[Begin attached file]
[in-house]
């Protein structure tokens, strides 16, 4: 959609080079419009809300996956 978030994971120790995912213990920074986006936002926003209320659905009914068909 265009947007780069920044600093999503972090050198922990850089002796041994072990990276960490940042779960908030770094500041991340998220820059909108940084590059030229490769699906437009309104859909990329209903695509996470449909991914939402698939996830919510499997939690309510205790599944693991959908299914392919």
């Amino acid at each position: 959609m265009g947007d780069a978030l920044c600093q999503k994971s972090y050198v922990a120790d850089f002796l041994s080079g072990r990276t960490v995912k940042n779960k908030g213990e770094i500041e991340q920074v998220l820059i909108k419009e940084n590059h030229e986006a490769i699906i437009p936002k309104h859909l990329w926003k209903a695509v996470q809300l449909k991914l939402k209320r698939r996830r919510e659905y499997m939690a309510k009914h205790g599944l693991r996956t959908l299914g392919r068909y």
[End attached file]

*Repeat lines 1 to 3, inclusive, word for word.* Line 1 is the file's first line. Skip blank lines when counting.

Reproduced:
[in-house]
């Protein structure tokens, strides 16, 4: 959609080079419009809300996956 978030994971120790995912213990920074986006936002926003209320659905009914068909 265009947007780069920044600093999503972090050198922990850089002796041994072990990276960490940042779960908030770094500041991340998220820059909108940084590059030229490769699906437009309104859909990329209903695509996470449909991914939402698939996830919510499997939690309510205790599944693991959908299914392919």
């Amino acid at each position: 959609m265009g947007d780069a978030l920044c600093q999503k994971s972090y050198v922990a120790d850089f002796l041994s080079g072990r990276t960490v995912k940042n779960k908030g213990e770094i500041e991340q920074v998220l820059i909108k419009e940084n590059h030229e986006a490769i699906i437009p936002k309104h859909l990329w926003k209903a695509v996470q809300l449909k991914l939402k209320r698939r996830r919510e659905y499997m939690a309510k009914h205790g599944l693991r996956t959908l299914g392919r068909y």